changing the channel: I’m a bit done with this “curated life” bullshit

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I’m an addict. If I fall in love with something or someone long enough, I tend to become obsessive to the point where the object of my affection becomes my inevitable ruin. That avocado once craved rots, and the passion I once had for someone becomes a tick, a drone, a dull sustained murmur I’m desperate to snuff out. Over the years I’ve gotten remarkably better at being present and self-aware, in spotting a burgeoning addiction as it starts to harvest and breed, and finding ways to lay my pitchfork down, stop, and change course. It sometimes feels like stopping a hurricane with a paperweight, but it’s in this diligence, this constant observance, that allows me to enjoy small things like chickpeas without becoming fixated on them. (I had to issue a chickpea fatwa, and get off the stuff for two weeks to re-learn how to consume it in moderation, and on it goes).

Some addictions can’t be controlled, and I’ve learned to live a life without certain things (alcohol, drugs), but what I’ve witnessed is this: what I’ve gained from leaving those two afflictions behind is so much greater than the cold comfort I experienced in succumbing to them. Perhaps it’s the difference in understanding that it’s okay to rip off the bandaid and feel that tear, that very immediate hurt, versus inching off the tape. We take a sip of this or a snort of that to ease the pain of the ripping, but it’s only a delay, because in the end there will always be the hurt. It’s just a matter of understanding our timeline of when we’re ready to experience it. Do you want to face or prolong it? These days I take my pain as it comes and breathe through it to get beyond it. I’m ripping all the bandaids off, even on the days when I really, really don’t want to deal with the pain.

There’s a point to all of this, I promise.

Lately, I’ve been feeling adrift in all aspects of my life. I’ve completed a creative project that’s out in the world and I haven’t started something new. I move from business project to business project, and then go through the motions of pitching again. I find recipes to post on this space and then glance at the blog a week later and cringe at it. I feel stuck in a lot of ways, and it occurred to me the other night that this space isn’t exactly what I want it to be. Because, for a while, I became addicted to a thing called traffic. I don’t even know where this came from, but I remember being in Spain, spending hours taking and editing these beautiful photos, finding a way to marry image and type that was purposeful to me, to have people unfollow me on Instagram and scores of people not knocking on this virtual door as often. I was puzzled. I gave so much of myself into something I created and 1. I was basing that worth and art on how many people read it–no bueno 2. Some people really just care more about recipes, and that’s cool.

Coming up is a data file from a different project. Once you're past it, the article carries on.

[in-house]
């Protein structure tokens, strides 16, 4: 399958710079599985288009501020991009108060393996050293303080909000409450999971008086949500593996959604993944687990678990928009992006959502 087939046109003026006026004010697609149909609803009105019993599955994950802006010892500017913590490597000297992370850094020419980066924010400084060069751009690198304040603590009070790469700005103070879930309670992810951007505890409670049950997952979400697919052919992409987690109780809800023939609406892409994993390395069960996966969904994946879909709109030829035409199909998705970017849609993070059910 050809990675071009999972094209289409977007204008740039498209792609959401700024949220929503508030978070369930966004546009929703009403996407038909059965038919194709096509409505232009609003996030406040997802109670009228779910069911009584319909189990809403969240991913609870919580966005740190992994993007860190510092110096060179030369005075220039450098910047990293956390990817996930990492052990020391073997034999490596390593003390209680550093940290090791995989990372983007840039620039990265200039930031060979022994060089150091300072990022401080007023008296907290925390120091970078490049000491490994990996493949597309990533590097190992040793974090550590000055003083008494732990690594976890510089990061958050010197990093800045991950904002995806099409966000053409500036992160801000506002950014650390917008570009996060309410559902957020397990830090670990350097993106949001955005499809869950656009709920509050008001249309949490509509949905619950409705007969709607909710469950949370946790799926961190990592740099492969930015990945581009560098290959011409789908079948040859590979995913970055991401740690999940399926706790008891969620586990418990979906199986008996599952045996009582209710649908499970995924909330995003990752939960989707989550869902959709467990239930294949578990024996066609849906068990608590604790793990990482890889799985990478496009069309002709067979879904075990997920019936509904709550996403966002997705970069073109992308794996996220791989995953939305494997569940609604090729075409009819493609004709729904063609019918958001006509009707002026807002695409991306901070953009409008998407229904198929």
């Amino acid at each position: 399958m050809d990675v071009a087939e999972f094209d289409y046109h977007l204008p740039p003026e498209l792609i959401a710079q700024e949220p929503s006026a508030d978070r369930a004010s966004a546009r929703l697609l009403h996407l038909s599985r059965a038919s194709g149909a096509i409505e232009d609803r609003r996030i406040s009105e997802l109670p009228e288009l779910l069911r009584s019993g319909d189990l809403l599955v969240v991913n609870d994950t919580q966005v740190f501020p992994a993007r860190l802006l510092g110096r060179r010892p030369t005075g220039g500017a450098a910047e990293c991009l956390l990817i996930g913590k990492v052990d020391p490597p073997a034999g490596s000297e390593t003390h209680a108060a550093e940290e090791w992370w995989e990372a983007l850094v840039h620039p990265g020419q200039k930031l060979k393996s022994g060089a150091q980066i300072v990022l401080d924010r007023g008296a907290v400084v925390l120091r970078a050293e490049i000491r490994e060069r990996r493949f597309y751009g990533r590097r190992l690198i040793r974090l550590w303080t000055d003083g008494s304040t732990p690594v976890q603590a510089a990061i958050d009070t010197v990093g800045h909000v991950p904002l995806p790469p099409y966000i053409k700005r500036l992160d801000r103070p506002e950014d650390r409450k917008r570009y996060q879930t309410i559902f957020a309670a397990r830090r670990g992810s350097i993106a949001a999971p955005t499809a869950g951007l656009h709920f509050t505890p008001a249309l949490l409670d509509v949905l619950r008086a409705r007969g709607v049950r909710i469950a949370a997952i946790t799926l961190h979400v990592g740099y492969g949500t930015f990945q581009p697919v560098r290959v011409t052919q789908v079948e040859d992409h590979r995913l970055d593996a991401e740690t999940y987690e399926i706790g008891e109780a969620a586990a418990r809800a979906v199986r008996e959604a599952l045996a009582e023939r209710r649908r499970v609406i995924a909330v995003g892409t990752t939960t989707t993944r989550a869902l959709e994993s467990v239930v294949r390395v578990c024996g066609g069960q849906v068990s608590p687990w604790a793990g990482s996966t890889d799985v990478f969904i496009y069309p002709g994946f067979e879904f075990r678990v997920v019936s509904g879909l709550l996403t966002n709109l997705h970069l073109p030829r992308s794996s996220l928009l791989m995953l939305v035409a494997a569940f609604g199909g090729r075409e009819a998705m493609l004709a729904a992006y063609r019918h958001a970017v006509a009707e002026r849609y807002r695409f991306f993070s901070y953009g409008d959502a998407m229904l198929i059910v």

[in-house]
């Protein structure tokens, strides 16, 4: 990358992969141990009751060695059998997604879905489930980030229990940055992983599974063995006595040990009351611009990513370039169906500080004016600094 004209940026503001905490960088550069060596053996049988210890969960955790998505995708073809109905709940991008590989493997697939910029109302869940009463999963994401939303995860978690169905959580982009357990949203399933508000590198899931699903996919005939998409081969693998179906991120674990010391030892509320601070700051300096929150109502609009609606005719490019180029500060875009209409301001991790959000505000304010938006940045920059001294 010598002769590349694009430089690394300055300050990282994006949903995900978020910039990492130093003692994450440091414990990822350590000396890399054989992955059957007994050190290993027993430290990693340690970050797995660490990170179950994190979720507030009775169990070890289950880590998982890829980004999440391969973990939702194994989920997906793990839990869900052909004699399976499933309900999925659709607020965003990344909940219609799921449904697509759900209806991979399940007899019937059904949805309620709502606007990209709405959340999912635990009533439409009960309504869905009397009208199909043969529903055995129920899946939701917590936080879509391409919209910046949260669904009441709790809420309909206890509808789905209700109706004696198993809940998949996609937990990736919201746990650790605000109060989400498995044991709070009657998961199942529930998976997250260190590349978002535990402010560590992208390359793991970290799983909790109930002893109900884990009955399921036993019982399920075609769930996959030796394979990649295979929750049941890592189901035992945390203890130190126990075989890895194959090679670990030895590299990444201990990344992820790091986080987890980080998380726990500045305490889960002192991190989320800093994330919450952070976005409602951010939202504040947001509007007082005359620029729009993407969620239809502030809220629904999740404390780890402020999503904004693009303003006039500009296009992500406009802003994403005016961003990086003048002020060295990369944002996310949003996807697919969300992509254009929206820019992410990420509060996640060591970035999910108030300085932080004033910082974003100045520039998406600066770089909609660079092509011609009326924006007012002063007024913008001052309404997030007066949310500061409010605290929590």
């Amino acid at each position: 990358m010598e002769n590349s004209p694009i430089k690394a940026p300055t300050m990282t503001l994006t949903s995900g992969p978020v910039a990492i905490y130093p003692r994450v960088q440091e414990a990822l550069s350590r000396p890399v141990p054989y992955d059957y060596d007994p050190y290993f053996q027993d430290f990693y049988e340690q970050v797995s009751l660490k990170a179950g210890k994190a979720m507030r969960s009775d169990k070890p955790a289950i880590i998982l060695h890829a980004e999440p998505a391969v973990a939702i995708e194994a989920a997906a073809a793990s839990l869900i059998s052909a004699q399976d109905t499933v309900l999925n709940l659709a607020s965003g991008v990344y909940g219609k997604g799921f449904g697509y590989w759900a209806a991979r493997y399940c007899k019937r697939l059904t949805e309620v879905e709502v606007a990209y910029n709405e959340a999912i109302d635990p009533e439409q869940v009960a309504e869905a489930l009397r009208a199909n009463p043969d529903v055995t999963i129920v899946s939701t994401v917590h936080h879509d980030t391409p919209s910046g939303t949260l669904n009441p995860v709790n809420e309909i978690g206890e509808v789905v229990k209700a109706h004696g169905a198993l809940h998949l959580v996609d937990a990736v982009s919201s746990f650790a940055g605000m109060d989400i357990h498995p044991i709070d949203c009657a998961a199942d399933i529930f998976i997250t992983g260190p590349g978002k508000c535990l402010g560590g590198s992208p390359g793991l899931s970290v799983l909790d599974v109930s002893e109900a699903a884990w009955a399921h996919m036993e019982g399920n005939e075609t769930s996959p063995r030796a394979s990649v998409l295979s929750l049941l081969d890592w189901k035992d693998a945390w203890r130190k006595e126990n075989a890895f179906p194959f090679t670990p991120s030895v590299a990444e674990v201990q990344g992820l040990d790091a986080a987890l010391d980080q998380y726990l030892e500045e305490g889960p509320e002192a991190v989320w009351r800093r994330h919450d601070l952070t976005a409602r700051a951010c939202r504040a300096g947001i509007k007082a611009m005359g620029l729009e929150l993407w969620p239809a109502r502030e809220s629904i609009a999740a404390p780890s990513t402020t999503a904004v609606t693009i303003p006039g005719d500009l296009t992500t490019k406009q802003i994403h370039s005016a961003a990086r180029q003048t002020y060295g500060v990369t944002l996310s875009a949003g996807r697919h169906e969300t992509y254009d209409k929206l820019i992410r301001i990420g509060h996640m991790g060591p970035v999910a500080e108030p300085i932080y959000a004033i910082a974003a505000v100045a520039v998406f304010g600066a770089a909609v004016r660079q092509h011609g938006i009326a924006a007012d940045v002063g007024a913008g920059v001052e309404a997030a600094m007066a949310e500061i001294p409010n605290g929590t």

So much as I’d read articles on growing your reader base and followers (part of my other life is to read such articles), I couldn’t help but feel the advice was pat, mechanical, cold. Someone I clearly wasn’t or couldn’t be. If I see one more carefully composed image of a suggestion of a life (requisite sunglasses, macbook air and monogrammed mug–honestly, is this how you live because my living room table right now is a fucking mess. Exhibit A, below)–I might just torch the joint (kidding).

Yes, I like floss (new addiction in the works). Yes, those are birth control pills (how else am I going to remember to take them if they’re not in front of me?). And yes, that was my morning smoothie. That is my real life, and I’ve come to realize I want to share more of this rather than something cultivated.